Drill bits come in longer lengths than standard for reaching places that drill motors will not go (left). Shown here are standard length, 6-inch and 12-inch drill bits. A drill index such as this is a good thing to add to your toolbox if you don’t already have one (right). This includes fraction, letter and number diameters from #60 to ½ inch.

Specialty Drills and Attachments

Besides the standard “hole shooter,” there are special drills and/or attachments to make it easier to get into tight places. I have a right-angle drill motor by Makita with a 3/8-inch chuck that can get into places that regular drills can’t. The larger chuck also allows me to use step drills that don’t fit into most right-angle attachments. Right-angle drill motors are available in electric, cordless and air versions. Harbor Freight has an air-powered drill for less than $40, which should suffice for light-duty use. Other air drills come either with adjustable chucks or threaded chucks to accept threaded drill bits.

Right angle or tight spaces attachments are an inexpensive way to get into tight spaces with smaller bits (left). They get their power from a separate drill motor (not shown). Right-angle drill motors come in various forms (right). On the left is an electric drill with a keyed chuck by Makita. On the right is an air drill with a right-angle chuck that takes threaded bits in small sizes.

An alternative to the right-angle drill motor is the right-angle or tight fit attachment that typically uses bits in various small sizes and lengths, including #40, #30, #21, #20 and #10, that thread into the head of the device. They are relatively inexpensive compared to the cost of many right-angle drill motors but are limited to these small sizes. They utilize the power of an ordinary drill motor. On the plus side, they can fit into much tighter places than most right-angle drill motors.

It would be wrong to think that drill bits only come in a standard length. There are long and very long lengths (typically 6 and 12 inches) available from specialty hardware stores or online. Aircraft Spruce also sells many of these. Of course, if you need an in-between length, you can always cut off a longer bit to suit your task.

Step drills come in various sizes and are great for making larger holes in most materials. They are especially well suited for making holes in sheet metal because they leave a round hole and do not tend to catch the way larger conventional bits do.

Another set of specialized drills is the hole saw. Hole saws are especially well-suited for large holes in thin material. They do not make as clean a hole as a chassis punch, but they are much cheaper and will suffice for such tasks as cutting a 2-inch hole through a firewall for a cabin heat valve. However, when doing so it is very important to reduce rpm to avoid burning out the cutting portion of the hole saw as it goes through stainless steel. Most hole saws will require a drill motor with a 1/2-inch chuck.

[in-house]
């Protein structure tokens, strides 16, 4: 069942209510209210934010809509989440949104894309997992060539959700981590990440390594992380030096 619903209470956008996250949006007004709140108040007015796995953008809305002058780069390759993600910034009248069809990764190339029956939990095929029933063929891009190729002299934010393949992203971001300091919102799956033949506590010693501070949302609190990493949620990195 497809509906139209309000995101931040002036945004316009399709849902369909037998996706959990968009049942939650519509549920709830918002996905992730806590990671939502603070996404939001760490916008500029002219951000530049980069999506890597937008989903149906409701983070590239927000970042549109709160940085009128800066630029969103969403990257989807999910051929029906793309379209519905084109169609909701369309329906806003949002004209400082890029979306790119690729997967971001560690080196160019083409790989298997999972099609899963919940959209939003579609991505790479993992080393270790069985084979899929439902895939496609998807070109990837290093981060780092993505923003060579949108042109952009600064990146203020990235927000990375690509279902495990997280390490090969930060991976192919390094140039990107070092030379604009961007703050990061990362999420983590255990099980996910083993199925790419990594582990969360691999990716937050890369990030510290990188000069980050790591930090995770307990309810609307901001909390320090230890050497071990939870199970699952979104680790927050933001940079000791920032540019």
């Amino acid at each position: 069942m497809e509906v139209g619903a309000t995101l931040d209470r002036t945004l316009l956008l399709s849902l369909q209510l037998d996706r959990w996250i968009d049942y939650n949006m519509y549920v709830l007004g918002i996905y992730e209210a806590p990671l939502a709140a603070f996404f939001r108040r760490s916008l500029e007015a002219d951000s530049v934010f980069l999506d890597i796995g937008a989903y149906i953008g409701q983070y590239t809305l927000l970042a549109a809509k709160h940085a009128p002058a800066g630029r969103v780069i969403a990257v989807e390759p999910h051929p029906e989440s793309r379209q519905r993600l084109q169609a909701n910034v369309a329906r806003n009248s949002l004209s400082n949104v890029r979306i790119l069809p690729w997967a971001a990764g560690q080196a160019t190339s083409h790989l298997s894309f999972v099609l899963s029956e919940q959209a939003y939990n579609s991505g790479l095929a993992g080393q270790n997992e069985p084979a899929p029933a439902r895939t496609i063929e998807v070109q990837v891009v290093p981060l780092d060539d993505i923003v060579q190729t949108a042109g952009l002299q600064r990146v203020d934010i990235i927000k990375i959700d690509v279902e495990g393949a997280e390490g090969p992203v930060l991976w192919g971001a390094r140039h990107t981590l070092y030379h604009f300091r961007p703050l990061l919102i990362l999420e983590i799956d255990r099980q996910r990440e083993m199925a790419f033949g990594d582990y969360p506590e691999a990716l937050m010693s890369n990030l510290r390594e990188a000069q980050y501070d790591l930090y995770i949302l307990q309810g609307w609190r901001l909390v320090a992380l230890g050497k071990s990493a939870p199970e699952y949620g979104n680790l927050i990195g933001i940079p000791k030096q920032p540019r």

Hole saws provide an economical way to create large holes that are beyond the capacity of step drills. Be sure to reduce rpm to avoid burning up the tool on harder metals.

Drilling Process

Since drill bits like to wander as you try to start your hole, it is always a good idea to begin with a center punch to secure the tip of the drill. Either the clicking type or a punch and hammer will do the job. Next, you want to be sure to keep the drill bit perpendicular to the work surface. An easy way to do this is to align the reflection of the bit with the actual bit. If the image seems to bend at the point where the bit meets the surface of the material, you are not straight. Adjust accordingly. If the surface is not reflective, a small machinist’s square could lend a point of reference until you develop the knack to holding the bit in proper alignment. Larger holes should be drilled in steps because the tip of a larger bit will not start very easily without the relief of a starter hole.

An alternative to holding the drill correctly may be a drill press if the part lends itself to that. A drill press should be in every airplane builder’s shop already and is great for doing precise drilling. Just be sure to secure your work before drilling. Parts can spin or go flying across the shop if you are just holding them in place with your hand. And while we are on the subject, eye protection is a must when drilling. Eyes are incredibly important to flying and deserve careful protection.

Photos: Dave Prizio.

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Dave Prizio has been plying the skies of the L.A. basin and beyond since 1973. Born into a family of builders, it was only natural that he would make his living as a contractor and spend his leisure time building airplanes. He has so far completed four—two GlaStars, a Glasair Sportsman, and a Texas Sport Cub—and is helping a friend build an RV-8. When he isn’t building something, he shares his love of aviation with others by flying Young Eagles or volunteering as an EAA Technical Counselor. He is also an A&P mechanic, Designated Airworthiness Representative (DAR), and was a member of the EAA Homebuilt Aircraft Council for six years.